Adapted from information issued by ESO / INAF-VST. Acknowledgement: A. Grado/L. Limatola/INAF-Capodimonte Observatory.

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Cosmic grandeur: the Sculptor Galaxy

Infrared view of galaxy NGC 253

NGC 253 is one of the closest galaxies to our own. At infrared wavelengths shown here, dust clouds in the galaxy’s spiral arms become nearly transparent and a host of cool, red stars can be seen.

  • Sculptor Galaxy, also known as NGC 253
  • 13 million light-years from Earth
  • “Starburst” galaxy, in the throes of massive star formation

A new image of the Sculptor Galaxy (NGC 253) has been taken with the European Southern Observatory (ESO) VISTA telescope at the Paranal Observatory in Chile as part of one of its first major observational campaigns.

By observing in infrared light, VISTA’s view is less affected by dust in the galaxy, and reveals a myriad of cooler, red stars, as well as a prominent elongated belt of stars across the central region.

NGC 253 is one of the brightest galaxies in the sky. It is prominent enough to be seen with good binoculars and was discovered by Caroline Herschel from England in 1783.

A spiral galaxy that lies about 13 million light-years away, it is the brightest member of a small collection of galaxies called the Sculptor Group, one of the closest such groupings to our own Local Group of galaxies.

Part of its visual prominence comes from its status as a “starburst galaxy”, one in the throes of rapid star formation.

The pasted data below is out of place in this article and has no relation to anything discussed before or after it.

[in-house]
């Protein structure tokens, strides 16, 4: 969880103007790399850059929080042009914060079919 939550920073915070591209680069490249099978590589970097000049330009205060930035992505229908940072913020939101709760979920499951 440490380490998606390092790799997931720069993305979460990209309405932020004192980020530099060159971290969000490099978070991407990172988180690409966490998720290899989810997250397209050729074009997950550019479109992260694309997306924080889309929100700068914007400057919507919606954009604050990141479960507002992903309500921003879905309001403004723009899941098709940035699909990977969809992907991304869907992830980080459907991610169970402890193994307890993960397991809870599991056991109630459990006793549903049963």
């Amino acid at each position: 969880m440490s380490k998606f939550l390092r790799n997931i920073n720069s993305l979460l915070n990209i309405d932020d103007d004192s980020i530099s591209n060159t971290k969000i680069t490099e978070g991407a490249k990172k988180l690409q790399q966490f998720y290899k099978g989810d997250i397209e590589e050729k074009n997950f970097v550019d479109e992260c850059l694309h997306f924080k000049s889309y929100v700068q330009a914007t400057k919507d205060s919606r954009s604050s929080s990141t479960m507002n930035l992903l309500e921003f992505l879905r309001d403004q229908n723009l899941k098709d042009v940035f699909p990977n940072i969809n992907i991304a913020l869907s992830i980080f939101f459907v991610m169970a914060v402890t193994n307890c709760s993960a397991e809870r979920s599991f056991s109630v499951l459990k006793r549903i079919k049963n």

Infrared and visible light views of galaxy NGC 253

Comparison of the infrared (top) and visible light (bottom) views.

NGC 253 is also very dusty, which obscures the view of many parts of the galaxy. Seen from Earth, the galaxy is almost edge on, with the spiral arms clearly visible in the outer parts, along with a bright core at its centre.

See the full-size image here.

As VISTA works at infrared wavelengths it can see right through most of the dust that is such a prominent feature of the Sculptor Galaxy when viewed in visible light. Huge numbers of cooler stars that are barely detectable with visible-light telescopes suddenly can be seen.

The VISTA view reveals most of what was hidden by the thick dust clouds in the central part of the galaxy and allows a clear view of a prominent elongated section, or “bar”, of stars across the nuclear region — a feature that is not seen in visible light pictures. The majestic spiral arms now spread over the whole disc of the galaxy.

Astronomers are peeling away some of the mysteries of the Sculptor Galaxy. They are studying the myriad cool, red giant stars in the halo that surrounds the galaxy, measuring the composition of some of NGC 253’s small dwarf satellite galaxies, and searching for as yet undiscovered new objects such as globular clusters and ultra-compact dwarf galaxies that would otherwise be invisible without the deep VISTA infrared images.

Adapted from information issued by ESO / J. Emerson / VISTA / Cambridge Astronomical Survey Unit.